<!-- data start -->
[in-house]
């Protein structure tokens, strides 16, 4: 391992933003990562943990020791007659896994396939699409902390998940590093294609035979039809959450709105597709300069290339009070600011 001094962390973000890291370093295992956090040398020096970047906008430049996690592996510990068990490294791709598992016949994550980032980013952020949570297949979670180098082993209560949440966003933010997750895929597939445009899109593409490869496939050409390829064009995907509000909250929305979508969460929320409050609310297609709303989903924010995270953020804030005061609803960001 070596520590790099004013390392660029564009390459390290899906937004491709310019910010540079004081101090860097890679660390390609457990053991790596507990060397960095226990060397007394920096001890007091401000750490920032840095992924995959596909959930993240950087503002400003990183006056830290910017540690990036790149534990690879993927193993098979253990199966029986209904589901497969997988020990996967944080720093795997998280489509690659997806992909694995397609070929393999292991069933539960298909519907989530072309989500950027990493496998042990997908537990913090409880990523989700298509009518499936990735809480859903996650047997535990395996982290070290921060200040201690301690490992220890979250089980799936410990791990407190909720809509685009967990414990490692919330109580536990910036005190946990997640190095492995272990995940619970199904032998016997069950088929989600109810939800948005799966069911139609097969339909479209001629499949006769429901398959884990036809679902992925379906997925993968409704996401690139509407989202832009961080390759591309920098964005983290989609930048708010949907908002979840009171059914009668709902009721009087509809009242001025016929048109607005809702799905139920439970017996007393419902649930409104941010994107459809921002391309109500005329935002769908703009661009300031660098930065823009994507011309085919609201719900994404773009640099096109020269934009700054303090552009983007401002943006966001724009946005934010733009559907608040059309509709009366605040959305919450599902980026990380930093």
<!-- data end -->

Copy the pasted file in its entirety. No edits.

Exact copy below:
[in-house]
């Protein structure tokens, strides 16, 4: 391992933003990562943990020791007659896994396939699409902390998940590093294609035979039809959450709105597709300069290339009070600011 001094962390973000890291370093295992956090040398020096970047906008430049996690592996510990068990490294791709598992016949994550980032980013952020949570297949979670180098082993209560949440966003933010997750895929597939445009899109593409490869496939050409390829064009995907509000909250929305979508969460929320409050609310297609709303989903924010995270953020804030005061609803960001 070596520590790099004013390392660029564009390459390290899906937004491709310019910010540079004081101090860097890679660390390609457990053991790596507990060397960095226990060397007394920096001890007091401000750490920032840095992924995959596909959930993240950087503002400003990183006056830290910017540690990036790149534990690879993927193993098979253990199966029986209904589901497969997988020990996967944080720093795997998280489509690659997806992909694995397609070929393999292991069933539960298909519907989530072309989500950027990493496998042990997908537990913090409880990523989700298509009518499936990735809480859903996650047997535990395996982290070290921060200040201690301690490992220890979250089980799936410990791990407190909720809509685009967990414990490692919330109580536990910036005190946990997640190095492995272990995940619970199904032998016997069950088929989600109810939800948005799966069911139609097969339909479209001629499949006769429901398959884990036809679902992925379906997925993968409704996401690139509407989202832009961080390759591309920098964005983290989609930048708010949907908002979840009171059914009668709902009721009087509809009242001025016929048109607005809702799905139920439970017996007393419902649930409104941010994107459809921002391309109500005329935002769908703009661009300031660098930065823009994507011309085919609201719900994404773009640099096109020269934009700054303090552009983007401002943006966001724009946005934010733009559907608040059309509709009366605040959305919450599902980026990380930093």